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Pharmaceuticals

Bleomycin Potency Boost

Combinatorial biosynthesis produces analog with uniquely high activity

by Stu Borman
August 6, 2012 | APPEARED IN VOLUME 90, ISSUE 32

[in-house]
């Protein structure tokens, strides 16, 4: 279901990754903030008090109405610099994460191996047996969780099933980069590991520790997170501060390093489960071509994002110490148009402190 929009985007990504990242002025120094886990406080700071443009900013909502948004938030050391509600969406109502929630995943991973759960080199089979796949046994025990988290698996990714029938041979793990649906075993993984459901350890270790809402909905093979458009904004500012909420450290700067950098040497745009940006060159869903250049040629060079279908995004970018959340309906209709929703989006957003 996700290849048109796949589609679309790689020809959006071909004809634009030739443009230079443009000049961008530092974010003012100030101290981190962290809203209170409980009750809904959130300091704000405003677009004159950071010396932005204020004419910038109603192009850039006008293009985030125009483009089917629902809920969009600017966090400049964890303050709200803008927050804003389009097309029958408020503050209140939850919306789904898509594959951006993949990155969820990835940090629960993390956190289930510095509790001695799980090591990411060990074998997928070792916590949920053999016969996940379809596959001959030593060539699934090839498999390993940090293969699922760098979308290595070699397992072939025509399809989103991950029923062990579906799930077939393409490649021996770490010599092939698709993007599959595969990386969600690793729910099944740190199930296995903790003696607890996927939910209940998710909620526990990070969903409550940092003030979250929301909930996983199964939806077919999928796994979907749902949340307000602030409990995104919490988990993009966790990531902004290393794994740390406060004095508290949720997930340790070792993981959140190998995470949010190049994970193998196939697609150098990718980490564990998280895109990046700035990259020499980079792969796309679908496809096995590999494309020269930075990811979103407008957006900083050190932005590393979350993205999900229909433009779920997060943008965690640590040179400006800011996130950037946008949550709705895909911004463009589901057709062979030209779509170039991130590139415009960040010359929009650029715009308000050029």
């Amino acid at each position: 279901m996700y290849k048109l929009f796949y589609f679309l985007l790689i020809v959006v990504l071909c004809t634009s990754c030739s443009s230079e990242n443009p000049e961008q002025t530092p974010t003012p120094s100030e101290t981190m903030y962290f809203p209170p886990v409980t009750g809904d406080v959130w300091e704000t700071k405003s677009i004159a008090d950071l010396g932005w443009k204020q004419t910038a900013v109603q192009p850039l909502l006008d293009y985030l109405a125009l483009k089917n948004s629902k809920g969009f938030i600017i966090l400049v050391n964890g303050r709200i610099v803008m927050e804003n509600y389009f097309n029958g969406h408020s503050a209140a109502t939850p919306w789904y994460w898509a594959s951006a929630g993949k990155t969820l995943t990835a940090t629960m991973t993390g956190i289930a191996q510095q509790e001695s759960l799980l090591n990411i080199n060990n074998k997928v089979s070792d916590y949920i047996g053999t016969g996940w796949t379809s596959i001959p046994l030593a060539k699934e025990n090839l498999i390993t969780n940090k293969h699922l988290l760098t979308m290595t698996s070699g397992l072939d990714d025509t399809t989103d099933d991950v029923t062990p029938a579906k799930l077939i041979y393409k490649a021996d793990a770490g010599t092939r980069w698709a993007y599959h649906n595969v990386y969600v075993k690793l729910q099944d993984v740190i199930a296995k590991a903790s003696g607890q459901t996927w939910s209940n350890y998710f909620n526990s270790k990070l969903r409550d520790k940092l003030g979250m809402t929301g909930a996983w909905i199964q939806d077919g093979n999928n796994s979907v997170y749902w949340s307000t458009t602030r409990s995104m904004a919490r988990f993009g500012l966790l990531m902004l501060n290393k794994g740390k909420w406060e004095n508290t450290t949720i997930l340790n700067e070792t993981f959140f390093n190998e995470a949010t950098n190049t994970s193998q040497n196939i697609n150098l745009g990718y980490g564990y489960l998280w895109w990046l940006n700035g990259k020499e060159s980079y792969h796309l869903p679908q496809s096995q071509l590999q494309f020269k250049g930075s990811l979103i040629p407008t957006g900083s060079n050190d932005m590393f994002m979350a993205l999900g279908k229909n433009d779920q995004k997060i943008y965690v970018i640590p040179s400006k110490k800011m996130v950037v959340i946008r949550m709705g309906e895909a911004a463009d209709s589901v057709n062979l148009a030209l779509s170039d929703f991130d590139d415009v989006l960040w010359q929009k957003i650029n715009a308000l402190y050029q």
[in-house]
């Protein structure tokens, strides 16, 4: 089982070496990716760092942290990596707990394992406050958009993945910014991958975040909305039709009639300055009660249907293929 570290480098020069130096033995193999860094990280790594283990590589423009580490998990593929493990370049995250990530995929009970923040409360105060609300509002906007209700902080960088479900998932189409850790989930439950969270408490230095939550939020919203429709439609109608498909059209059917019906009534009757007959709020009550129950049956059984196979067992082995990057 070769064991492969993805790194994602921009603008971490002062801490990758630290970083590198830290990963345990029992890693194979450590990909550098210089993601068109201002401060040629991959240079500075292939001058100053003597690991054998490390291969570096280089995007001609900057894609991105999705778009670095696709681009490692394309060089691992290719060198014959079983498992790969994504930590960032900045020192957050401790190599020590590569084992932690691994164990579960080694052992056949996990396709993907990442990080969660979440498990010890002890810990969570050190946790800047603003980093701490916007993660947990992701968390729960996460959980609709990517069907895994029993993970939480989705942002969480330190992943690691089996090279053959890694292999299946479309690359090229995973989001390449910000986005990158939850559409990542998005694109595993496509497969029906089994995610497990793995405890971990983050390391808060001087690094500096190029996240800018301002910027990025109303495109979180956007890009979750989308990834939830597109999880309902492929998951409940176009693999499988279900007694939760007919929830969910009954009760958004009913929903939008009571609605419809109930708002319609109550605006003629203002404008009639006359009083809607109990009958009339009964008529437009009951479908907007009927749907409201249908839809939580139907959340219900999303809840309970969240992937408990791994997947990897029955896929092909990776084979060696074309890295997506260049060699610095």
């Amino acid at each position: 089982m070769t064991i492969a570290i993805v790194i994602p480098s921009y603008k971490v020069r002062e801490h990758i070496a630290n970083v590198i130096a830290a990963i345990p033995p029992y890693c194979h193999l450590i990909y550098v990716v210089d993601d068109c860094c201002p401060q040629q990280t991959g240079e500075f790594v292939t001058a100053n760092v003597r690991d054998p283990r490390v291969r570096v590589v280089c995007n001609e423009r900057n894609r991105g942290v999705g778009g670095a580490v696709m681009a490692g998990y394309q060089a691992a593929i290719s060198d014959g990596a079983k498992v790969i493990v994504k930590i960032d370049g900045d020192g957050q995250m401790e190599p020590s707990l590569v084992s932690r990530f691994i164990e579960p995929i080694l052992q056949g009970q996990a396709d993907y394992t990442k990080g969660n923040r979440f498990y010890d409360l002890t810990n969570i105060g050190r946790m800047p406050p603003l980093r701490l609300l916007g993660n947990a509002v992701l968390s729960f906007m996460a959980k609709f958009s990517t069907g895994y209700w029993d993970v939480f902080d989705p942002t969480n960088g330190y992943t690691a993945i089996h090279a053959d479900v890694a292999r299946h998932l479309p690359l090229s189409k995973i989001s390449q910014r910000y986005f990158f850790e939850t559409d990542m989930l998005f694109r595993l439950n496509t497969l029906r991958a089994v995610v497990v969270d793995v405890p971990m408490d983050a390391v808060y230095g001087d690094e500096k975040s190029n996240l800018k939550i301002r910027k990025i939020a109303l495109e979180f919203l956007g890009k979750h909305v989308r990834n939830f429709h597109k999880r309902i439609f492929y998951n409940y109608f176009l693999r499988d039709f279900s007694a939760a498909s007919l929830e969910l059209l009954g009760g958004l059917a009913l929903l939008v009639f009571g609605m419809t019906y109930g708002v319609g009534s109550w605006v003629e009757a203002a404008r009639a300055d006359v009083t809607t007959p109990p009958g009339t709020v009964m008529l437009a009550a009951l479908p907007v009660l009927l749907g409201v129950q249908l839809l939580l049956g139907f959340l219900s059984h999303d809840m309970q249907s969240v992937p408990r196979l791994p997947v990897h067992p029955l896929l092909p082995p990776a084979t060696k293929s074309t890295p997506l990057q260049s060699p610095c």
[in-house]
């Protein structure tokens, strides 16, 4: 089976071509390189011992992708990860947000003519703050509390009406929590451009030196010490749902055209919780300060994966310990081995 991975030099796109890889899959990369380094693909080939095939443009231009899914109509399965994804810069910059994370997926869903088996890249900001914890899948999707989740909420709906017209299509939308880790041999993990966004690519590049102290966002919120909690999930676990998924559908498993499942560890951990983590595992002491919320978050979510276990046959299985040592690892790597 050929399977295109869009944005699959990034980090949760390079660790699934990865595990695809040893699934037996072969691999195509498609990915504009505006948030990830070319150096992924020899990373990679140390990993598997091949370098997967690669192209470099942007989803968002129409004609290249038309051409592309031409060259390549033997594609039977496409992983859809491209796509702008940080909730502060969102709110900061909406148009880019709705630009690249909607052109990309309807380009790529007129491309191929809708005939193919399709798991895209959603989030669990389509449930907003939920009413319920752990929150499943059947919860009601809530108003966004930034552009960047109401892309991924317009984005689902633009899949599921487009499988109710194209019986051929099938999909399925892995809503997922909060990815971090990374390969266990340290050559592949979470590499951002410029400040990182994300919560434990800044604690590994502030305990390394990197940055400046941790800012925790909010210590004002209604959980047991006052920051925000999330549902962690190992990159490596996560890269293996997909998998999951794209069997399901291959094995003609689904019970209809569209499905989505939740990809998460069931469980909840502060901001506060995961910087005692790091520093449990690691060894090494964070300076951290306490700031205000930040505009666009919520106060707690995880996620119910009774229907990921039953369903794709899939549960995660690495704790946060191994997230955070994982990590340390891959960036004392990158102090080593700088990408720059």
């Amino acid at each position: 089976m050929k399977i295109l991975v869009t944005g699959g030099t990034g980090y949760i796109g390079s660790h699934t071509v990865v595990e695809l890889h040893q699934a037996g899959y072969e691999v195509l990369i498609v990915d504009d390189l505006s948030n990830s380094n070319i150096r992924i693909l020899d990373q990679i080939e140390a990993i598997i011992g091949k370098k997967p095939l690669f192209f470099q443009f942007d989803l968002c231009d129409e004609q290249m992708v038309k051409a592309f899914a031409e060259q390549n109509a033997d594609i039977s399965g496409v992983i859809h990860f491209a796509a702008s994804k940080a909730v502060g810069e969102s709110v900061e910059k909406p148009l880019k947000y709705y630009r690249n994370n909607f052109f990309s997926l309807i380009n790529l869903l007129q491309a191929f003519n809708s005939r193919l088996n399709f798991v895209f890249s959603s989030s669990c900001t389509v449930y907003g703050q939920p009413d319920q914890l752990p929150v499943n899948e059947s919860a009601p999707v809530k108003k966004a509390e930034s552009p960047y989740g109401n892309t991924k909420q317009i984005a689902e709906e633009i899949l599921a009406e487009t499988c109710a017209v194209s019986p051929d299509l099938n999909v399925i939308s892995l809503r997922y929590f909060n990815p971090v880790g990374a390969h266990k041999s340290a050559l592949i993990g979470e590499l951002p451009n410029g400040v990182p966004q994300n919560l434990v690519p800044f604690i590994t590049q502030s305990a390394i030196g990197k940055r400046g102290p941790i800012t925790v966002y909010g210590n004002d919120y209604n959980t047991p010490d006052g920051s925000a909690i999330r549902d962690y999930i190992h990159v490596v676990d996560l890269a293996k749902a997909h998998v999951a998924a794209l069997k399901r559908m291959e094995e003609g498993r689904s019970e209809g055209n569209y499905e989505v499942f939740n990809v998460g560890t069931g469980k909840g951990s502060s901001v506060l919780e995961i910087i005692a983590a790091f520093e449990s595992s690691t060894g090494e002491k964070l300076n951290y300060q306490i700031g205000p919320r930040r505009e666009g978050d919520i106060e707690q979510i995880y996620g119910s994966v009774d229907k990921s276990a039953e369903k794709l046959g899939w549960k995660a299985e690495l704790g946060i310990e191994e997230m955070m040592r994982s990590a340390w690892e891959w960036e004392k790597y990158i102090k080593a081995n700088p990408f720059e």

Bleomycins are approved drugs used in cocktails with other medicines for conditions such as testicular cancer, but they have serious side effects, including lung inflammation. Now, a team has used combinator­ial biosynthesis (genetic engineering of biosynthetic pathways) to create a designed bleomycin with uniquely high potency, which could lead to anticancer agents with improved side-effect profiles. The work was carried out by Yanwen Duan of Hunan Engineering Research Center of Combinatorial Biosynthesis & Natural Product Drug Discovery, in China; Ben Shen of Scripps Research Institute; and coworkers (J. Am. Chem. Soc., DOI: 10.1021/ja3056535). The researchers previously cloned and characterized the biosynthetic gene clusters that bacteria use to produce bleomycins. By analyzing the clusters, they were able to devise a plan for engineering analogs with potentially higher activity, and they succeeded by creating 6′-deoxybleomycin Z, the most potent bleomycin analog to date. The analog could lead to “new bleomycin chemotherapy regimens with reduced dosage, thereby lessening dose-limiting side effects and the incidence of lung toxicity,” Shen says.

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